South Slough Restoration Project Connects Community

Oregon’s South Slough Reserve transformed the unhealthy forest around their visitor’s center in the fall of 2019.

The project was designed to reduce fire risk, improve forest health, diversify habitat, and enhance educational opportunities at the visitor’s center.  As a result of the work, the Reserve was able to donate 120 cedar logs harvested from the project to two local tribal nations, the Coquille and the Confederated Tribes of the Coos, Lower Umpqua and Siuslaw. Other logs were used to make visitor benches and milled into boards for future wildlife education programs.

Over 2,300 students were educated at the South Slough Reserve in 2019, and the marriage of a major stewardship project to education expanded the Reserve’s capacity for 2020, and benefited the local tribal community too. Now that’s a win-win!

Students Virtually Explore Rookery Bay

Students Virtually Explore Rookery Bay

To better serve their community during the COVID-19 pandemic, Florida’s Rookery Bay Reserve is taking student and family programming online every day in April and May.

Students “staying at home” can continue to learn about the 110,000 acres of land and water that Rookery Bay protects, as well as the wildlife that live there. Each week of has a theme—from shark research to water monitoring to coastal resilience—and comes with videos, tours, downloadable activities and quizzes, which are all available on the Rookery Bay Reserve website.

In 2019 more than 12,000 community members visited the Reserve’s Environmental Learning Center, and 1,400 students participated in their programs. By taking that engagement online, the Rookery Bay Reserve is connecting people with their estuary while keeping the community safe.

Teachers Boost Data Literacy

Teachers Boost Data Literacy

If you need trusted training on data literacy and Next Generation Science Standards, who you gonna call? California’s Tijuana River Reserve

San Diego Unified’s Teachers on Special Assignment reached out to the Reserve after identifying a need for data literacy and Next Generation Science Standards training among their members. In response, Reserve education and research staff partnered to train 27 middle school and 10 high school teachers in 2019.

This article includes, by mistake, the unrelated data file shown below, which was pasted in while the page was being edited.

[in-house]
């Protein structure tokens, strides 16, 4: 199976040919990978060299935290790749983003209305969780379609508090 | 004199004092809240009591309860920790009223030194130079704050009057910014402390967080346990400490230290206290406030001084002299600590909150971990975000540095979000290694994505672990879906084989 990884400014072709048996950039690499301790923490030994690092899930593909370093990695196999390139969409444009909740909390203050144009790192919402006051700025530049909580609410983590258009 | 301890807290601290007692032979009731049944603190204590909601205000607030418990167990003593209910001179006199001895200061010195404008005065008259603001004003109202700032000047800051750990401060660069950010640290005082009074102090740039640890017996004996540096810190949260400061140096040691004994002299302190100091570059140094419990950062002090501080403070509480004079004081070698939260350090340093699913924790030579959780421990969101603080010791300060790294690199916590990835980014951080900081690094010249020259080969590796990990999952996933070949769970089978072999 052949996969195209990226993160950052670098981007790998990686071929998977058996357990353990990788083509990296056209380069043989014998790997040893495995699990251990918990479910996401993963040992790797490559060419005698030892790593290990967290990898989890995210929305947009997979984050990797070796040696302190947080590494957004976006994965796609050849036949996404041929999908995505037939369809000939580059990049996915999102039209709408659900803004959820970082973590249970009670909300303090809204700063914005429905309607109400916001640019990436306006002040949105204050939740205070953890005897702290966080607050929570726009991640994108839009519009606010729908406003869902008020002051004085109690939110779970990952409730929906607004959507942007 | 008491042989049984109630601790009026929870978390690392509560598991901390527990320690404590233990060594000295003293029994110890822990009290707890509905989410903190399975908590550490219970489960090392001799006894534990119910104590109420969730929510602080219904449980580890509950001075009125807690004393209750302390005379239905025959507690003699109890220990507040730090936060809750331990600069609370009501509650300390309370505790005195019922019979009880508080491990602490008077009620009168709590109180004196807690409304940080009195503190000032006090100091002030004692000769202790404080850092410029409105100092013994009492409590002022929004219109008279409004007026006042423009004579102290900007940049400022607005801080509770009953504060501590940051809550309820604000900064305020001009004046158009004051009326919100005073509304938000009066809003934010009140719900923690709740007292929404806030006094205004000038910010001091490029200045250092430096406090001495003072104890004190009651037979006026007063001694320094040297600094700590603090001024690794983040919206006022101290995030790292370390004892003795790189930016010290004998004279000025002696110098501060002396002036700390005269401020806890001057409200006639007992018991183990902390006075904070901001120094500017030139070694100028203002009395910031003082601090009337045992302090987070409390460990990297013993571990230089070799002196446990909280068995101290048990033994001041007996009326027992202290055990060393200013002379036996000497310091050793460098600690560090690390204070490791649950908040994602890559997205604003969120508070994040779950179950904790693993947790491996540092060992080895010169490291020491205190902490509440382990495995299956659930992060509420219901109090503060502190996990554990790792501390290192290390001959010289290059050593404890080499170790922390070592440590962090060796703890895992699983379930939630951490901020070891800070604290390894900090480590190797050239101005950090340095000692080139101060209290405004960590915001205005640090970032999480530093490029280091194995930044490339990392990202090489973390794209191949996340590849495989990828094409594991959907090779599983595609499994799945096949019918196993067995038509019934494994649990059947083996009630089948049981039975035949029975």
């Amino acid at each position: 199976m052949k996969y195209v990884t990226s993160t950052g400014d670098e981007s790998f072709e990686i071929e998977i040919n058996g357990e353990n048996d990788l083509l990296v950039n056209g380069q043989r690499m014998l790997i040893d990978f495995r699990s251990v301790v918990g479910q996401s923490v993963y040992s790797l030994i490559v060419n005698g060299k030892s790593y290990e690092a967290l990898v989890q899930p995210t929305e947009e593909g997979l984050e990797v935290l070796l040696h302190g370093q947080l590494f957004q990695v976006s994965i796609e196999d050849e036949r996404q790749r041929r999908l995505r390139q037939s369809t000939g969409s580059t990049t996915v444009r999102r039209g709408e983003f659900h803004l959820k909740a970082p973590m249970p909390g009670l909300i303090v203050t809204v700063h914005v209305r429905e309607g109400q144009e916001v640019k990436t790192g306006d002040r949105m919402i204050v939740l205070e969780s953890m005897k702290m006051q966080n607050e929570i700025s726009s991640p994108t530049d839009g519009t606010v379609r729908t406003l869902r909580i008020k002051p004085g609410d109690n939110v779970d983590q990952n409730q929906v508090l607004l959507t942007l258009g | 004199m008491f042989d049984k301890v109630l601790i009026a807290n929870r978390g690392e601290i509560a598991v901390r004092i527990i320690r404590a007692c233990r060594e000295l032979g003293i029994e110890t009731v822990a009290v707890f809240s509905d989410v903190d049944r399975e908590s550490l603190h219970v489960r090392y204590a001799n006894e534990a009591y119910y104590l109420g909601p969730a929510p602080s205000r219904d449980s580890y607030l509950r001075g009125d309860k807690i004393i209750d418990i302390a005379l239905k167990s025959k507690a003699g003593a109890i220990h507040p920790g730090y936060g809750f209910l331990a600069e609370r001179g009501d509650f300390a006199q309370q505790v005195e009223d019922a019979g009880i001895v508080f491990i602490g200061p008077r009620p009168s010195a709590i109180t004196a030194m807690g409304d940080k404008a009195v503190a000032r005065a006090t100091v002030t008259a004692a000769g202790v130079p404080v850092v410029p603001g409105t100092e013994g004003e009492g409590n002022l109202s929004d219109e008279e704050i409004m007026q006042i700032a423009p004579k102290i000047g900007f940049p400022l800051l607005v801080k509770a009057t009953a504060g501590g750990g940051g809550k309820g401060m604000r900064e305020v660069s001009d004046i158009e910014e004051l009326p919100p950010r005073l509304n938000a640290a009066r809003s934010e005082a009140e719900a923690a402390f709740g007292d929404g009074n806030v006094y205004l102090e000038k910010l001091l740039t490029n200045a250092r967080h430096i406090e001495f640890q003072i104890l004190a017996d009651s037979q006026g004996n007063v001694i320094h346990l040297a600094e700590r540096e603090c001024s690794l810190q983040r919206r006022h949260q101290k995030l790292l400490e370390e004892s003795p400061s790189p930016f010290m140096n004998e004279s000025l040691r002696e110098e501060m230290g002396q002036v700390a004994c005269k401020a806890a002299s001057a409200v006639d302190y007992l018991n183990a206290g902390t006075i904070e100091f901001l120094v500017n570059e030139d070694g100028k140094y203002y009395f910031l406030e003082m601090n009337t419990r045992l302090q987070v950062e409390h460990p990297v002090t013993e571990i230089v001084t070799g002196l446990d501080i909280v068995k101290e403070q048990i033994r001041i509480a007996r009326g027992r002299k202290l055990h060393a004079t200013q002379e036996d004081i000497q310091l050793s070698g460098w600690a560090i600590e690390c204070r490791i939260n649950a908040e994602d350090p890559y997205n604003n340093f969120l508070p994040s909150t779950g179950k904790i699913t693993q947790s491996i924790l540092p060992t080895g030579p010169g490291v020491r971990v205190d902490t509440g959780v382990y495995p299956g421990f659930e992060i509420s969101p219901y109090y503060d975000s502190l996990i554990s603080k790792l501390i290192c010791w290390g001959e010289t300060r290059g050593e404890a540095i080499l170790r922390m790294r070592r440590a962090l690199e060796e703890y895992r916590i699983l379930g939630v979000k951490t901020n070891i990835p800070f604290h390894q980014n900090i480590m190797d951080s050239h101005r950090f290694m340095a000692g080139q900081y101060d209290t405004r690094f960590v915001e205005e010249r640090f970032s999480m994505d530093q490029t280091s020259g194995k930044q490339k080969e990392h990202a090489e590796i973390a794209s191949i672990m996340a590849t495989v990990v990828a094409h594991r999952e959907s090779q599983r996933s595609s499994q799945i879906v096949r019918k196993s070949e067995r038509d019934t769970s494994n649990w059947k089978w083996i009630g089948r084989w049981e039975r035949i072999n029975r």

The partnership between the Reserve and the districtwhich is California’s second largestwas a first. Through it, the Reserve was able to build data competency among the teachers, and by extension, the students who will grow up to be coastal California’s next generation of scientists, decision makers, and community members.

Local Research Becomes Online Learning

Local Research Becomes Online Learning

What better place to start with science education than your own backyard? In 2019, that question inspired Wisconsin’s Lake Superior Reserve and their local school district to partner to develop interactive online lessons about local research projects in the St. Louis River estuary.

Every 5th grade class in the Superior school district now has access to these lessons, which cover topics like algal blooms, coastal flooding, and wild rice restoration. The lessons align closely with state science standards and are delivered in a format similar to the rest of the district’s science curriculum.

They didn’t have a global pandemic in mind, but the Reserve and their partners have made it possible for the region’s children to continue to build science literacy and connect with their Great Lake.